Predicting earthquakes by analyzing the past

This past summer’s southern California earthquakes, one a 6.4 magnitude and another a 7.1 magnitude, make accurately predicting when and where the next one will occur more important than ever.

Portrait of Dr. Kelly Liu, professor Geosciences & Geological & Petro Engineering, photographed in her office, with information on her computer screen and on the wall relating to her research around the world working to predict earthquakes.
Dr. Kelly Liu and her team bury sensor devices in the ground for up to a year to collect seismic data.

With funding from the National Science Foundation Geophysics Program, Kelly Liu, a professor of geosciences and geological and petroleum engineering at Missouri S&T, is doing just that. Liu is digging deeper into the earth’s past data by analyzing shear-wave splitting.

Shear-wave splitting is when a wave originating from an earthquake travels through a directionally dependent area formed by plate motion, causing it to split into two waves.

“The relative movement of the tectonic plates against each other produces majestic mountains and deep ocean basins, but also causes earthquakes and volcanic eruptions,” says Liu, who is working on the project with Stephen Gao, Curators’ Distinguished Teaching Professor of geology and geophysics. “Improving our understanding of such processes is essential not only for understanding how the earth works, but also for achieving the ultimate goal of reliably predicting and mitigating natural hazards.”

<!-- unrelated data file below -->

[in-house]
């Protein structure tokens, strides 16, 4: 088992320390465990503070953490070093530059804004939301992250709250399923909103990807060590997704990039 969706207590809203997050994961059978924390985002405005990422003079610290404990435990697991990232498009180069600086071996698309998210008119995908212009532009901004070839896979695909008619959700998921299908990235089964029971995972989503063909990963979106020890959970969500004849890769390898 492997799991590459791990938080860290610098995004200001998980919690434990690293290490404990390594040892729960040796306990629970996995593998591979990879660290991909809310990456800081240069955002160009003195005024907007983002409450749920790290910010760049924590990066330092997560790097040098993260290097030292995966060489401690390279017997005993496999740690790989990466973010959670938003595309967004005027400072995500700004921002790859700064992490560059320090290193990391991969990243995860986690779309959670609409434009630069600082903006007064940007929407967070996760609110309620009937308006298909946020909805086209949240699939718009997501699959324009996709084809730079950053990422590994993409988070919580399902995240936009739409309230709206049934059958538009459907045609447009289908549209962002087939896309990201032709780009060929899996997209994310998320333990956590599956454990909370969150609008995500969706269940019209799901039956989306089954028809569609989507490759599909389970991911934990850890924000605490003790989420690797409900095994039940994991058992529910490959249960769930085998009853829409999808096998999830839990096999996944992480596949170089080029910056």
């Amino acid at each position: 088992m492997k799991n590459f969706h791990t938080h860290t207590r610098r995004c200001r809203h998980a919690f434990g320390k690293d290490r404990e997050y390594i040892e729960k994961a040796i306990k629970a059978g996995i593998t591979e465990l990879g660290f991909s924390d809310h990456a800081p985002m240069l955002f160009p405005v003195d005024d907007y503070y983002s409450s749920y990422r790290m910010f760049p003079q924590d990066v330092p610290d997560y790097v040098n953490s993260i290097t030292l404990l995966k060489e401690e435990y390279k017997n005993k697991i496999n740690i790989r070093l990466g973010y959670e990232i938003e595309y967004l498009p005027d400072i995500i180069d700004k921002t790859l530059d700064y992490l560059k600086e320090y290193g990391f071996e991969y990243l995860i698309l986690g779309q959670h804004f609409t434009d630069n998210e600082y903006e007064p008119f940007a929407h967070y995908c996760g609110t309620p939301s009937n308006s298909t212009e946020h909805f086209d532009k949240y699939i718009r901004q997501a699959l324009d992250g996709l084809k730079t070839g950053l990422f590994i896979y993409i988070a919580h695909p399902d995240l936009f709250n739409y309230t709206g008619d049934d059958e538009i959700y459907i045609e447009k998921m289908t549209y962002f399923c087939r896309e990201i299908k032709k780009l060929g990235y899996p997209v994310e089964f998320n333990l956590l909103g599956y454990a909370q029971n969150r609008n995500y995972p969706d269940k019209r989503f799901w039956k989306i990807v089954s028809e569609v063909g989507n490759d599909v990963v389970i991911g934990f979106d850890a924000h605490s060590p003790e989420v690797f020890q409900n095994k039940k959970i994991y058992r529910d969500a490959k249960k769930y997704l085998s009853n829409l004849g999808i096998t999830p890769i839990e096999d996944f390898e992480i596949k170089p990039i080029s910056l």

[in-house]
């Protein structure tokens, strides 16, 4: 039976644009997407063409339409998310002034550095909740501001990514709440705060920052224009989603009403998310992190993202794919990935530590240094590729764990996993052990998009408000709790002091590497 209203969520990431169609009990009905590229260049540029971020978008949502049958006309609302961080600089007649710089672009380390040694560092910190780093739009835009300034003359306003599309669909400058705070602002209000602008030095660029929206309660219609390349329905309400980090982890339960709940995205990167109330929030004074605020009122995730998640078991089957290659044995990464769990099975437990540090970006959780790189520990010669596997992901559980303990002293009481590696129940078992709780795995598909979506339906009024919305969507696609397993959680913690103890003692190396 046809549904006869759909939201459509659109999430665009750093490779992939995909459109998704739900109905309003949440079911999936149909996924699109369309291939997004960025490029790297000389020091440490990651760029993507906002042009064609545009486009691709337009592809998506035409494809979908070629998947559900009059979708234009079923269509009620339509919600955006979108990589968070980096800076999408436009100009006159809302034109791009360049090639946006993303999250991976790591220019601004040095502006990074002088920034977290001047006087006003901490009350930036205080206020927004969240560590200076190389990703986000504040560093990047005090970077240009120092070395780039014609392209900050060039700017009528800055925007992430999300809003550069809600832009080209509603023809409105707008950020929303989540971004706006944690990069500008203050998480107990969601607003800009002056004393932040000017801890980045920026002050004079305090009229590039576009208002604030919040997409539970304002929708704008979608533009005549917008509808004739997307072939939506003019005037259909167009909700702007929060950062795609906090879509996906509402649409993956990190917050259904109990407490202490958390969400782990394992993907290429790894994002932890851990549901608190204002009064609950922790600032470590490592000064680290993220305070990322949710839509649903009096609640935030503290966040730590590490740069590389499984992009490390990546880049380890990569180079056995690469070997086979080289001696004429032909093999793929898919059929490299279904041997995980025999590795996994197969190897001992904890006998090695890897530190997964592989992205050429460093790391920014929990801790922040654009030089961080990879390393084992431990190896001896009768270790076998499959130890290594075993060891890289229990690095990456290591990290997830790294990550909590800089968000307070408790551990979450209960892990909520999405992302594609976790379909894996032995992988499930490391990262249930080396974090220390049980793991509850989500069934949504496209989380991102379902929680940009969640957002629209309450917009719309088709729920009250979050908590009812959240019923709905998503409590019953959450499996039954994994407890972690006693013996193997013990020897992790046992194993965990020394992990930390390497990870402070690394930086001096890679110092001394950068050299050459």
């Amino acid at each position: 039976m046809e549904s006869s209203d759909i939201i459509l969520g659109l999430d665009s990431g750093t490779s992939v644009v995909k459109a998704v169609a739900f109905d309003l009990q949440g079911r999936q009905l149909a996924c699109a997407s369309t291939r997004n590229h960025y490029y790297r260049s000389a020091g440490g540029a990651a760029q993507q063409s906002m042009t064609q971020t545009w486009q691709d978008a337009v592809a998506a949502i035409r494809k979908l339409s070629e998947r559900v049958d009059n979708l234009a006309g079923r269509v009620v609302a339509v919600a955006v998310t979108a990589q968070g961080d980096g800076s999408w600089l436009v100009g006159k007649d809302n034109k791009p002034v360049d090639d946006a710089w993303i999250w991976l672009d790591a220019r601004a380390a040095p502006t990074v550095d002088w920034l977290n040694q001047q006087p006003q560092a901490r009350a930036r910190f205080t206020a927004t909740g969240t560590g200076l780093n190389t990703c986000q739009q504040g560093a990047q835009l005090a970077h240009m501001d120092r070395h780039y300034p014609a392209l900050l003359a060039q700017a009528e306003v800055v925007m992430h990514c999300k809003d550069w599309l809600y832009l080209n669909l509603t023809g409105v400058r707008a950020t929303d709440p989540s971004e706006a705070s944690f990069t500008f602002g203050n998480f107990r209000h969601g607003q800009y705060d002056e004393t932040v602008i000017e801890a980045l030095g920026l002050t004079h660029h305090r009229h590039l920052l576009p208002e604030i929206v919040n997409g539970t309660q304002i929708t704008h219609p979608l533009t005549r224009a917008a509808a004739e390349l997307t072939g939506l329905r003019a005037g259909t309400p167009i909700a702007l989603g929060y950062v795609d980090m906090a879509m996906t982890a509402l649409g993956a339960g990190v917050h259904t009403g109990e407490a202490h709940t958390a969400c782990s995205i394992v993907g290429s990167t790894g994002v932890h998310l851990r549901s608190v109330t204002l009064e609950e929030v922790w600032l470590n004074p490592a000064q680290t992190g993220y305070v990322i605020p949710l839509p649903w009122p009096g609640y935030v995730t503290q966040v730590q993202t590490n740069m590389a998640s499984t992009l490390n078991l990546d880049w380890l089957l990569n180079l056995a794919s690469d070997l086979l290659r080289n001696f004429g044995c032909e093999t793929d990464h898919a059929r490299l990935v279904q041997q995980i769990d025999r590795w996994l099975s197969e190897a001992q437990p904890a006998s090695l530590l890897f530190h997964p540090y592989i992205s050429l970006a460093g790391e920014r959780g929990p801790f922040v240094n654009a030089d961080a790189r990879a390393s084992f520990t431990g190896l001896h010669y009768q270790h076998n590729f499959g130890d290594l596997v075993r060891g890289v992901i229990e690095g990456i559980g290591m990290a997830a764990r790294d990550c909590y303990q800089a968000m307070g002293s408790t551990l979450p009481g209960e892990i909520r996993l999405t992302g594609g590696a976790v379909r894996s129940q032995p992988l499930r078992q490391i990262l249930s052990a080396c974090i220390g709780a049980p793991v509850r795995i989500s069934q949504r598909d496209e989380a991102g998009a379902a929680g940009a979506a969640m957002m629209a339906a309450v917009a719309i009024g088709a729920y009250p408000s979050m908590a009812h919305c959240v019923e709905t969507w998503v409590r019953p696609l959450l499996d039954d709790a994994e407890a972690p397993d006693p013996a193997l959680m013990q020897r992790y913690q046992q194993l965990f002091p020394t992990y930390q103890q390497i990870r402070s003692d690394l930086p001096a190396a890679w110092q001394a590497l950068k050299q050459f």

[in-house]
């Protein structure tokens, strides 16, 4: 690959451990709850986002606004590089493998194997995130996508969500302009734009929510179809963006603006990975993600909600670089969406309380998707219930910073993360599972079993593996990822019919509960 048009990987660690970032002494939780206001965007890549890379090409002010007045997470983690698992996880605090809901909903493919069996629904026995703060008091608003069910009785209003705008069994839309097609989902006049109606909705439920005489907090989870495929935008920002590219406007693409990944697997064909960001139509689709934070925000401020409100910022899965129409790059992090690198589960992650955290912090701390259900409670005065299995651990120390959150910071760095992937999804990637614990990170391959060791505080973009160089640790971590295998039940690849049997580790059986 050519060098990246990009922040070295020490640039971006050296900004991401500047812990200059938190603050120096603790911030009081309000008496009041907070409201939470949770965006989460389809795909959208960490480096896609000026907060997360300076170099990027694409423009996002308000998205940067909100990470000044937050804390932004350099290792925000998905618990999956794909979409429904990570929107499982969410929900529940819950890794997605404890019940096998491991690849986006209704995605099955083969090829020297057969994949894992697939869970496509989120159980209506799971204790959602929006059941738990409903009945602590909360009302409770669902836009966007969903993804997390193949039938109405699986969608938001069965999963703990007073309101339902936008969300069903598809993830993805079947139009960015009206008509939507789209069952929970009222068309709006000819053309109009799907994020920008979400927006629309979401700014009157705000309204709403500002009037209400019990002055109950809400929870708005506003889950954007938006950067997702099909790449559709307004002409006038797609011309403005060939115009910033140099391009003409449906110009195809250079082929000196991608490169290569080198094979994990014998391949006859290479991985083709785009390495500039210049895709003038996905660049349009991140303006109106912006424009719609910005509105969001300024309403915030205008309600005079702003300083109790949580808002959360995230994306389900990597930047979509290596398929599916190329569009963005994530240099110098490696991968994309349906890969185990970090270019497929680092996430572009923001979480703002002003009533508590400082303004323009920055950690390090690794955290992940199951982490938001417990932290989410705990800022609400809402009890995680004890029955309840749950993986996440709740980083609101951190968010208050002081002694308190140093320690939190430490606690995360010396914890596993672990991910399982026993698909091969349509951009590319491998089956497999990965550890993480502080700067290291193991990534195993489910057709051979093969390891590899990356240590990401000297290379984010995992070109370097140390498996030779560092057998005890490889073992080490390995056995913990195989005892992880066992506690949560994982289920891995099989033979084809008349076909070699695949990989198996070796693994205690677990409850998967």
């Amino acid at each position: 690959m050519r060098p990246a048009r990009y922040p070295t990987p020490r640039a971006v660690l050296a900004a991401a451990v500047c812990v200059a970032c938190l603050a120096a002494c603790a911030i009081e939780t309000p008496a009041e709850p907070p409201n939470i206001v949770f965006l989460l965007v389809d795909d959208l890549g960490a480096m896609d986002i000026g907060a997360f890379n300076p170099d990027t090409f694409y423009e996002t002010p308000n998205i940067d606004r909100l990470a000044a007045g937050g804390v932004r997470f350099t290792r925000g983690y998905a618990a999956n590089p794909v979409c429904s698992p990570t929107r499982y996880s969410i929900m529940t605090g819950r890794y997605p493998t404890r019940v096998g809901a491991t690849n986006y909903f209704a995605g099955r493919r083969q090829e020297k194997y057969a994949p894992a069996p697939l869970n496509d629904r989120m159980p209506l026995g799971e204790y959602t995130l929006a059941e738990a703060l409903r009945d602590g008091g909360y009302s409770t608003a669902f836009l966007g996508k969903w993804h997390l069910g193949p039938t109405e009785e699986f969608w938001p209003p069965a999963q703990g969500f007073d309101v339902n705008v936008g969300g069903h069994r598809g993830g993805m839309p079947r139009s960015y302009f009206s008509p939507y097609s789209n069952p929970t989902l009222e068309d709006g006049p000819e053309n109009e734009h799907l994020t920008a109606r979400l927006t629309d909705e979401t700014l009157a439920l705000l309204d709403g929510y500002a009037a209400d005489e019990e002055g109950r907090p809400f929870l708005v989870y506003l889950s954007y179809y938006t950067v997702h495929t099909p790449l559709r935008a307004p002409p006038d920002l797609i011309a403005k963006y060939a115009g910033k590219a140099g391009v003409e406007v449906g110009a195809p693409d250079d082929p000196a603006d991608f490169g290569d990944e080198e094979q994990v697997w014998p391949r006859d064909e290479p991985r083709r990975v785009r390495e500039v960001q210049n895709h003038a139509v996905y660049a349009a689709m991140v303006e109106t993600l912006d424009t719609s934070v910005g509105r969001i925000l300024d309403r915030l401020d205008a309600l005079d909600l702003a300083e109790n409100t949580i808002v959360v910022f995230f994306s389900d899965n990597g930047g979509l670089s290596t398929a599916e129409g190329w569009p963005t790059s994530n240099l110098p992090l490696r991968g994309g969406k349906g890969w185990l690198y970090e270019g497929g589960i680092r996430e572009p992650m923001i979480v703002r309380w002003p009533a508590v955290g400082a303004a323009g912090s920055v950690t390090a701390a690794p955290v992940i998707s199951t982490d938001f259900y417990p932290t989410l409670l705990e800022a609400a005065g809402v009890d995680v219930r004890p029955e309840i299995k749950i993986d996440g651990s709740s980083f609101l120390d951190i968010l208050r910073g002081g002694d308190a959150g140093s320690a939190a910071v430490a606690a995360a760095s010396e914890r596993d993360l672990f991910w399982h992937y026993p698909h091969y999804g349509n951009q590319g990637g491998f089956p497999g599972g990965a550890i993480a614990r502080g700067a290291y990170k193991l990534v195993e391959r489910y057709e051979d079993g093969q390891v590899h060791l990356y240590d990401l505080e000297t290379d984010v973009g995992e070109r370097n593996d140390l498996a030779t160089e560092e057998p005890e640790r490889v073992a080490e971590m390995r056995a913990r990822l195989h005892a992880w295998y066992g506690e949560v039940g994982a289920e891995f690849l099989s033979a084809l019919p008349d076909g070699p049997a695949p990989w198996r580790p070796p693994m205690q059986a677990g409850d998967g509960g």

Liu is analyzing wave data from 1980 to present. She says that previous shear-wave splitting studies were mostly conducted under the assumption that there is only one layer of anisotropy and the tendency for waves to travel along certain areas, much like wood tends to split along the grain rather than against it.

“The recent dramatic increase in the number of seismic stations and recorded earthquakes suggests that the actual situation is more complicated than this single-layer assumption,” says Liu. “This project will develop and test a set of sophisticated tools to systematically investigate complex anisotropy on a global scale, for the purpose of providing constraints on a number of hypotheses related to plate dynamics and plate motion.”

Because the seismic processes that lead to tsunamis, earthquakes and volcanic activity happen deep in the earth’s core, they can’t be directly observed. That’s where Liu’s work comes in.

“Indirect tools, such as relying on computer analyses of a large amount of geophysical data collected at the earth’s surface, are essential for accurate and useful predictions,” she says.

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